Saturday, October 31, 2009

The meaning of ignorance

The dictionary defines ignorance thusly:
"The condition of being uneducated, unaware, or uninformed."

This is a common "condition" that can be found in the perspectives of everyone in some way or another. I guarantee that there are some things (most likely obscure and relatively unimportant) I know that you don't. In that one sense, you are more ignorant than me. On the other hand, the more refined our own respective fields of knowledge become, the more subjects there are that you know much more about that I do, making me more ignorant than you.

However, this is a more specific application of the term. If someone was to be called wholly ignorant (of everything), that would imply that they have no education whatsoever, are unaware of what's going on, and aren't informed about anything. In truth, I think there are very few people who fall into this category.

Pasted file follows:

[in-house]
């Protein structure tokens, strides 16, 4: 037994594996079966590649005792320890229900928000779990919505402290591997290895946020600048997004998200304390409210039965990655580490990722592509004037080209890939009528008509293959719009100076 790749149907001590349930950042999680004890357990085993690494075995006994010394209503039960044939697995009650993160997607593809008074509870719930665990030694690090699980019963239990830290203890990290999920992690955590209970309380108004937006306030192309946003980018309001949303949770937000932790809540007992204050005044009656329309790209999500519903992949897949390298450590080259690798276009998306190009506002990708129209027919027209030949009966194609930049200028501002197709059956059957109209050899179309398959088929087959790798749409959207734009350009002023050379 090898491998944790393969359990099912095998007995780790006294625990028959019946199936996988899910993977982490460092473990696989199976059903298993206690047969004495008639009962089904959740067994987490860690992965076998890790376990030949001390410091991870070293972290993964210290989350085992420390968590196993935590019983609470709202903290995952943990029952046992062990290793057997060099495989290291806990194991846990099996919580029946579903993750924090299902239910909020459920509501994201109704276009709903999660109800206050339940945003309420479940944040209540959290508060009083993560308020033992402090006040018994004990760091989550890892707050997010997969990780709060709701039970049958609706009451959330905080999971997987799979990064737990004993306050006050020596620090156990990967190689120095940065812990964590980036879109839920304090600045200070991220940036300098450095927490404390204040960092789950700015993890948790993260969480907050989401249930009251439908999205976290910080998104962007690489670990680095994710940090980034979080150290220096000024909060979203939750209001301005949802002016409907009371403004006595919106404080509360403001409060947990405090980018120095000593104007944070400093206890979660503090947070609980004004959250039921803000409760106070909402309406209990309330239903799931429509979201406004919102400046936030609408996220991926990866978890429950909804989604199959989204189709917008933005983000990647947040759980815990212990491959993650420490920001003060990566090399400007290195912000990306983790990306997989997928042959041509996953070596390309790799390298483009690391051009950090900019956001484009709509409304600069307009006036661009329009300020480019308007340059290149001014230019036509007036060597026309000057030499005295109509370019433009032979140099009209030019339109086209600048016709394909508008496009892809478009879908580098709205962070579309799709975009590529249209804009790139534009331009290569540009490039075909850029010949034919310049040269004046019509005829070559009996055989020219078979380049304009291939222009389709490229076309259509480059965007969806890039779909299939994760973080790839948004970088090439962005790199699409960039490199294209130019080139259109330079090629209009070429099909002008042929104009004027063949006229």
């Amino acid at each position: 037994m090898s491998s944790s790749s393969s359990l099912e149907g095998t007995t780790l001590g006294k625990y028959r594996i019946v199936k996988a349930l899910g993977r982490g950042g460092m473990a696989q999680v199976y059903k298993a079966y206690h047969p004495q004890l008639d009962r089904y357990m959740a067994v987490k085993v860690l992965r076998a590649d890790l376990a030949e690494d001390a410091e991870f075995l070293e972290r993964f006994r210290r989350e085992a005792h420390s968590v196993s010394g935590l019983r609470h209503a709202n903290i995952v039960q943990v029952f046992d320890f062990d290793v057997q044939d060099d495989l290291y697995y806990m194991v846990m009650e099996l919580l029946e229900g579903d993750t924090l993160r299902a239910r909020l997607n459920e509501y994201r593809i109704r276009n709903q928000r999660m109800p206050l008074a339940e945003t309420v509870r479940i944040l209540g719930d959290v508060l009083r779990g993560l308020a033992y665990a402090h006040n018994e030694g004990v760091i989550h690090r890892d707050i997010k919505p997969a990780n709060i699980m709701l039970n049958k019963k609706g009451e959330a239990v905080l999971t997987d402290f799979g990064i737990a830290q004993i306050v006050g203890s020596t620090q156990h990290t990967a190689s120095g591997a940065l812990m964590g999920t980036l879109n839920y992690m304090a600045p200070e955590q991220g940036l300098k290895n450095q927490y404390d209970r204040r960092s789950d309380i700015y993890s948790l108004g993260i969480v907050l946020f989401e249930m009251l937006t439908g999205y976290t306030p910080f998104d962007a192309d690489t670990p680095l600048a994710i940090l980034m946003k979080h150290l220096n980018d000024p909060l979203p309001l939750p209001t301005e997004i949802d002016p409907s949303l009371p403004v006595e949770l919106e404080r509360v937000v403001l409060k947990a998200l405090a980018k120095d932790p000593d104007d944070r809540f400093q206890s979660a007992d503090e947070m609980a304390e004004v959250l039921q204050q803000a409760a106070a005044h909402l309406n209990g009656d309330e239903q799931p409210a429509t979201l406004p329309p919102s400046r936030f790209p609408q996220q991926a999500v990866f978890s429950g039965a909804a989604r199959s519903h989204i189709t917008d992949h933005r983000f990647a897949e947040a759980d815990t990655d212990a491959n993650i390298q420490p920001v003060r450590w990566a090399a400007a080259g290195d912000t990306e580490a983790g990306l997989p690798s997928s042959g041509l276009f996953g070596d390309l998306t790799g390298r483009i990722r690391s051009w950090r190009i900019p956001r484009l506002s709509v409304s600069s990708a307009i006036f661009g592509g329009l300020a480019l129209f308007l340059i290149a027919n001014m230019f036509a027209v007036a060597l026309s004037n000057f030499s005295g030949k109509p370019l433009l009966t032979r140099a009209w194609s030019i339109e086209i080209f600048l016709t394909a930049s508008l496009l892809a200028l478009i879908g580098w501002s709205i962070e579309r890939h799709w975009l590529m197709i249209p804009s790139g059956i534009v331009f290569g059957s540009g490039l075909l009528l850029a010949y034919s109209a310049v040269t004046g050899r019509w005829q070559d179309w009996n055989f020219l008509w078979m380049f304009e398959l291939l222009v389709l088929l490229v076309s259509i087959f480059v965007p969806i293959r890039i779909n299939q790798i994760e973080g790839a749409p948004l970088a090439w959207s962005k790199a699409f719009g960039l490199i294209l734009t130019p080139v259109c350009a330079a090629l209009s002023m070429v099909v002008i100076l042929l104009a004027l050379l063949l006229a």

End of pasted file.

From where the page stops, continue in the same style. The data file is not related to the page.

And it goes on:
What I'm seeing a lot of though, especially in a climate of high political intensity, emotion, and name-calling, is this term being used as a general insult, applied in a general way over a dispute that is usually about subjects that are much more specific in nature.

It's like another way of calling someone "stupid" but in a slightly more grown-up and politically correct way. It's still intended to have the same kind of sting. Like I said, there are people who are (willingly or unwillingly) very ignorant, but I've come to believe that when the average person calls someone this, all they're really saying is "you don't know the same things I do." News flash. Does that really make a person ignorant in general? I don't think so.